Local News

Defense wants evidence from Eve Carson case kept out of Duke murder trial

Posted May 27, 2014

— Defense attorneys said Tuesday that they don't want evidence from the Eve Carson case being presented in the upcoming trial in the death of a Duke University graduate student.

Prosecutors say Laurence Alvin Lovette Jr. robbed and killed Duke student Abhijit Mahato on Jan. 18, 2008. Mahato, 29, of Tatangar, India, was found dead inside his apartment from a single gunshot wound fired at point-blank range to his forehead.

Less than two months later, Carson, the student body president at the University of North Carolina at Chapel Hill, was kidnapped from her apartment, forced to withdraw money from automated teller machines and shot to death on a Chapel Hill street.

Lovette, 23, is already serving a life sentence in Carson's murder, but his attorneys said during a motions hearing Tuesday that jurors in the Mahato trial shouldn't hear much about that case, as well as about other crimes in which Lovette was allegedly involved.

Prosecutors said they want to demonstrate a pattern of violent behavior by Lovette.

Superior Court Judge Jim Hardin said he would hear the evidence prosecutors want to present outside the presence of the jury to decide what jurors can hear.

Lovette's lawyers also want to bar testimony from witnesses who prosecutors say can connect Lovette to Mahato's death and other crimes. They told Hardin that the witnesses have changed their stories several times over the course of the last six years because of police pressure and suggestions, and allowing them to testify would be equivalent to knowingly putting liars on the stand.

Hardin denied that request, saying it's the jurors' job to determine the credibility of witnesses.

Lovette's trial is set for July 14.


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  • tigersnpirates6389 May 29, 2014

    can we stop this mockery and quit wasting tax payers money on this useless blob?

  • solarcableguy May 28, 2014

    Eve Carson had fingers blown off her hand trying to shield herself from one of the many gunshots that wounded her. These evil doers didn't care about her and now one of them doesn't want the real truth about who he is to be presented at another trial...too bad!

  • Forthe Newssite May 28, 2014
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    View quoted thread

    I believe, that if you actually READ the comments, most of the anger IS directed at the system and Lovette, not the attorneys. We all know defense attorneys must do what they do-thankfully most of us do not-, but we don't have to like it now do we? didn't think so.

  • Bernadette Dan Unger May 28, 2014
    user avatar

    True, the law is the law, maybe it's time to fix that. This animal deserves the full impact of the justice system and taxpayers should not be made to keep him alive in prison for the next 50-60 years.

  • bill0 May 28, 2014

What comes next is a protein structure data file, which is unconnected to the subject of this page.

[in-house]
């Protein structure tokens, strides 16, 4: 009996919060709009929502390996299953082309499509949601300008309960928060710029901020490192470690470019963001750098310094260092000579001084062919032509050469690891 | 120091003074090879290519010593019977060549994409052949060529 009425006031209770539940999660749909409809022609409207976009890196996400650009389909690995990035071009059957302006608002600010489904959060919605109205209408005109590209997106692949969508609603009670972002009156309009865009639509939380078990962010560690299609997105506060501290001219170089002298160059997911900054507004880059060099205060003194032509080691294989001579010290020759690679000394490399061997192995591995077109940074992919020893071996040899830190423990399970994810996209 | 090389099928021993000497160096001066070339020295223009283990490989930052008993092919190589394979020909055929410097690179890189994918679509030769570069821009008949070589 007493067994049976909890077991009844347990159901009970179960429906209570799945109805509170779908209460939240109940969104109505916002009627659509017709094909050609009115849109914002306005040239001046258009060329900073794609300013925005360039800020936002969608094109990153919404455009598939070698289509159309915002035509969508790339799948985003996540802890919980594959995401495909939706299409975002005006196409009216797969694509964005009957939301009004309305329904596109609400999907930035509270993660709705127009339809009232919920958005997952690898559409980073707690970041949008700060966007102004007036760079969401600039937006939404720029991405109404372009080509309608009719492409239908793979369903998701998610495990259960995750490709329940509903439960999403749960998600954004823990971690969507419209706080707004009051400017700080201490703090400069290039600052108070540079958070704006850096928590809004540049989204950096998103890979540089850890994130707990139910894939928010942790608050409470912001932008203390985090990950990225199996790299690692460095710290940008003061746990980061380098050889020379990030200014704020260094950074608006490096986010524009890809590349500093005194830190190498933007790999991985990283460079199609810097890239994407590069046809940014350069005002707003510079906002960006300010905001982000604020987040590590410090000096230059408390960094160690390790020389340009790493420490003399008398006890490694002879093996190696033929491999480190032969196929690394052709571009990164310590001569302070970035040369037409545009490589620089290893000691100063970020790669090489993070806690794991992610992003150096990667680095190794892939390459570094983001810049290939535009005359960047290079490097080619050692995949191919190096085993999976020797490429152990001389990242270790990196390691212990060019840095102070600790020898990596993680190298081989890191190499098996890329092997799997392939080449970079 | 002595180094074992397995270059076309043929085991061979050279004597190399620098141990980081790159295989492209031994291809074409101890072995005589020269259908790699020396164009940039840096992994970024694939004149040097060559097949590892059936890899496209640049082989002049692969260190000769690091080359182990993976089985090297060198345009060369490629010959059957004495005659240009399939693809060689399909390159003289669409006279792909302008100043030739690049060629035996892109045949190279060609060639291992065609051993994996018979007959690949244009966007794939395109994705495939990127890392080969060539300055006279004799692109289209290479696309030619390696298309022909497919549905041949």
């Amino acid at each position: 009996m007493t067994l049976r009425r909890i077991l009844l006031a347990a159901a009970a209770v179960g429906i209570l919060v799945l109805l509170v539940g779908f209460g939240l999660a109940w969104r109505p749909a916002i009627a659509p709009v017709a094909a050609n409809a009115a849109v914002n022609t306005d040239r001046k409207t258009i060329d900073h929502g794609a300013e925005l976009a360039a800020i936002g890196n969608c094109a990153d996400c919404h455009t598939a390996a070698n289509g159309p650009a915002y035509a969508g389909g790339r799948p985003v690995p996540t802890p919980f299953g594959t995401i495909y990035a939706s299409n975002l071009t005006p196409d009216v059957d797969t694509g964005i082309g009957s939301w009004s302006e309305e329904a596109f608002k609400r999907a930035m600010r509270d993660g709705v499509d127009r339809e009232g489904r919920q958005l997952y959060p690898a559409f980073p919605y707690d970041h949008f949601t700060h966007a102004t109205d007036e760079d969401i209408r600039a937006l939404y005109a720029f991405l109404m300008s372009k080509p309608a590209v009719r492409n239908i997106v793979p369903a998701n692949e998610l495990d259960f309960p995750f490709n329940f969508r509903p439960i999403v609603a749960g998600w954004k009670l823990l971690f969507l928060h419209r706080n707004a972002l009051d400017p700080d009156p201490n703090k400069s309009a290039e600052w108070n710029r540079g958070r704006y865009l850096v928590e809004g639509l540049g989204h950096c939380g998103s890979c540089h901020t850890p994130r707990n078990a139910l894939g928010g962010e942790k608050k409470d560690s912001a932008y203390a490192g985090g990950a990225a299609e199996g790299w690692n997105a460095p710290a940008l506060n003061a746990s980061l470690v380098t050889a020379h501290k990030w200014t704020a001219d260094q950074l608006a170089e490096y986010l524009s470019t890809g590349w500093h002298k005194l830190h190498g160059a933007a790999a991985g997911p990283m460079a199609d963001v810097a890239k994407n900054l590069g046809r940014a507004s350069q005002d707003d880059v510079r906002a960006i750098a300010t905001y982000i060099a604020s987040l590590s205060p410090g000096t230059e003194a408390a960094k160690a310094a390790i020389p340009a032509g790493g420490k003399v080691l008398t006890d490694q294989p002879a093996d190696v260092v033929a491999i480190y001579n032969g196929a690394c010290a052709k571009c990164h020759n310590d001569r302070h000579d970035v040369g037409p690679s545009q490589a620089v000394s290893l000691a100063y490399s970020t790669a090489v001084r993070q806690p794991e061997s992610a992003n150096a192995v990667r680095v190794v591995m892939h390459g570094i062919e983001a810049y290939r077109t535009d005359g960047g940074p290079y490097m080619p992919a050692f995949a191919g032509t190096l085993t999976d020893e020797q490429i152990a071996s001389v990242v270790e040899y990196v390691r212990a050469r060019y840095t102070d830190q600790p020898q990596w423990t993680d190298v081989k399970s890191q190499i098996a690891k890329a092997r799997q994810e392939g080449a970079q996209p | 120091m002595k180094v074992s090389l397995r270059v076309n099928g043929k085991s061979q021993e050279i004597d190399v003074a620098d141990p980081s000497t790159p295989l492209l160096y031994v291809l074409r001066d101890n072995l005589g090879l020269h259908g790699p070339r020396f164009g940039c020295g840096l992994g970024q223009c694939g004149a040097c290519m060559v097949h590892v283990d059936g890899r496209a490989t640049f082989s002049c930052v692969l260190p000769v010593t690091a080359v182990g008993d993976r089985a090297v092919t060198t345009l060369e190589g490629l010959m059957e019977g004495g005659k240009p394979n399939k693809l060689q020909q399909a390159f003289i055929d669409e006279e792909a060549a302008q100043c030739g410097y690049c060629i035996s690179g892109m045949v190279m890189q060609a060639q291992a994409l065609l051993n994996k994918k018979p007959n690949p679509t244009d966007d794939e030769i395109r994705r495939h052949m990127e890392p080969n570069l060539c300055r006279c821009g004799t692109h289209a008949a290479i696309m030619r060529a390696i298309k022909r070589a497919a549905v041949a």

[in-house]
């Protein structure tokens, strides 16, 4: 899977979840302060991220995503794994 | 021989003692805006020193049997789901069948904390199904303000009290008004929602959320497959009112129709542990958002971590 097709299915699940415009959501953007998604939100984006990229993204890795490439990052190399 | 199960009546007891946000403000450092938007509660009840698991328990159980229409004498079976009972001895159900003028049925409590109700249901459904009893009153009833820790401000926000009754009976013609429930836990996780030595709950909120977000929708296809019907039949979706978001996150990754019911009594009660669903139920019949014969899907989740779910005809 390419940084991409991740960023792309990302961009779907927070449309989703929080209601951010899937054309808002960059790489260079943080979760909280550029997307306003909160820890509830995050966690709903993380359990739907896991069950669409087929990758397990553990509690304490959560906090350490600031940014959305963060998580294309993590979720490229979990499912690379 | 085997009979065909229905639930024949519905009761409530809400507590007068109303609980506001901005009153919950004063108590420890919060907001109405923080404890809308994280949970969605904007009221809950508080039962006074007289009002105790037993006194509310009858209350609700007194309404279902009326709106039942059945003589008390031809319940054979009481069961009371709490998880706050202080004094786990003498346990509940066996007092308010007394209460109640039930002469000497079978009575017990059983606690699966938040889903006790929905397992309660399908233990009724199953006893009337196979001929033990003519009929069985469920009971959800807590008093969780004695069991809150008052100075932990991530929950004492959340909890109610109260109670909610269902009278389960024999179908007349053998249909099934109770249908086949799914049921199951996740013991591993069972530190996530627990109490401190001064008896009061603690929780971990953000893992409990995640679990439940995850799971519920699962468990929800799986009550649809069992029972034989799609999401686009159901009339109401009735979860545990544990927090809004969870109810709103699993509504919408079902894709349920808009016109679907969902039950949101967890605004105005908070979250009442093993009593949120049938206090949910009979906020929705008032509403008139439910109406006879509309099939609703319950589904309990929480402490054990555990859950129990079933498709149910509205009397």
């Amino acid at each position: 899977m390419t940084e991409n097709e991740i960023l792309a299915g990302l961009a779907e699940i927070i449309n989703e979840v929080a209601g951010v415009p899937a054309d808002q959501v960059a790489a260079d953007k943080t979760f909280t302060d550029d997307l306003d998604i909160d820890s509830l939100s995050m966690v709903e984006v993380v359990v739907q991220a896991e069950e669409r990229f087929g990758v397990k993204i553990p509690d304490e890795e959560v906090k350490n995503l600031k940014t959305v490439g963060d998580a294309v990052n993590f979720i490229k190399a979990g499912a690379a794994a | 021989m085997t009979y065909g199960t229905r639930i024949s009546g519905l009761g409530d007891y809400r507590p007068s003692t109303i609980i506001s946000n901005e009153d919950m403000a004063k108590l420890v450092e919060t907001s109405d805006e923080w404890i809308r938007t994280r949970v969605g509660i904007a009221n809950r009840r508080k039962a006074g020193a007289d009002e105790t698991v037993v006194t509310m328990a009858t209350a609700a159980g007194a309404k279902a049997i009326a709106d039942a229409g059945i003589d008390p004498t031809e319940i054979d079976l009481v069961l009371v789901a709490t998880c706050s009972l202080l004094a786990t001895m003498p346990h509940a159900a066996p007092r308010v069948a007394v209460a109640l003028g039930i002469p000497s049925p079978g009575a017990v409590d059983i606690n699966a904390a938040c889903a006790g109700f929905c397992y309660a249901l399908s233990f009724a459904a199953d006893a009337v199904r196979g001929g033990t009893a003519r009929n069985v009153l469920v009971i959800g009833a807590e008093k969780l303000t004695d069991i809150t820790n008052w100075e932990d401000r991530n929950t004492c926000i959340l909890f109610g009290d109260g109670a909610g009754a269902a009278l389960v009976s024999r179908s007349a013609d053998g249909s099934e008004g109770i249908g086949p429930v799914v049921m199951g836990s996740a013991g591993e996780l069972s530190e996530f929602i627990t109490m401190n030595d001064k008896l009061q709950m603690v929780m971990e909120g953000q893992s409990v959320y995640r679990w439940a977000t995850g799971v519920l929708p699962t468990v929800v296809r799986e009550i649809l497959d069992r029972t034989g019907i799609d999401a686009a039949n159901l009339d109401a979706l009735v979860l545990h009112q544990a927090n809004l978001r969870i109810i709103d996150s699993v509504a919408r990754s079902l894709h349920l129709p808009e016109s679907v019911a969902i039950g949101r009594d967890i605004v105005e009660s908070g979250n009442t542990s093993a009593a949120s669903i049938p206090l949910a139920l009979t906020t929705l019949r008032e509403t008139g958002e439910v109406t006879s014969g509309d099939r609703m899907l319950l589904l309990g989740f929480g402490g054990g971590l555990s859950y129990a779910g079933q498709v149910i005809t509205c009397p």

I'm always amazed about how little people know about out justice system.

    Of course prior crimes aren't admissible as evidence in the trial. Unless the crimes are related in some way, they need to be tried completely separately and the state needs to prove beyond a reasonable doubt that he committed this specific crime. Any pattern needs to be much more specific than "He's a bad guy". eg if both victims were kidnapped, driven to ATM's, and then shot with the same type of gun/ammo. That doesn't seem to be the case here.

  • Tony Snark May 28, 2014

    This type of evidence is not admissible in a trial because it is not direct evidence that proves the crime at issue. Say that I robbed a store 10 years ago and that I am arrested for a theft because I was walking near a robbery scene and I match the description of the thief. The fact that I was guilty in the past does not prove that I am guilty now. It is too prejudicial. The prosecution needs to prove its case with evidence of the actual crime.

    The proper place to present this is at the sentencing.

  • dwntwnboy2 May 28, 2014

    "attorneys said during a motions hearing Tuesday that jurors in the Mahato trial shouldn't hear much about that case, as well as about other crimes in which Lovette was allegedly involved"- why not? It's a pattern of behavior. Just happens that his pattern is murder and robbery.

  • David McIntee May 28, 2014
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    View quoted thread

    Like it or not, that lawyer is doing their sworn duty. This is our system of Justice.

    Those who release habitual criminals like this, only to commit more crimes, those are the folks who wonder about their night sleep.

  • Icaretoo May 27, 2014

    I am always shocked by the misdirected attacks on defense attorneys. They swear an oath to defend their client's constitutional rights. Only ignorance can justify the disrespectful attacks on these attorneys. You do realize a lot of them are court appointed and are held in contempt if they do not vigorously defend their client! The jury decides guilt or innocence ... not the attorneys. If you don't like our judicial system try Saudi Arabia and pray you're never arrested!!!

  • BigBrokeBill May 27, 2014

    They want to try each case in a vacuum, no "outside" influence from a later crime that could show the defendant as a serial killer. I don't agree with this practice, if the dog is vicious, it must be put down.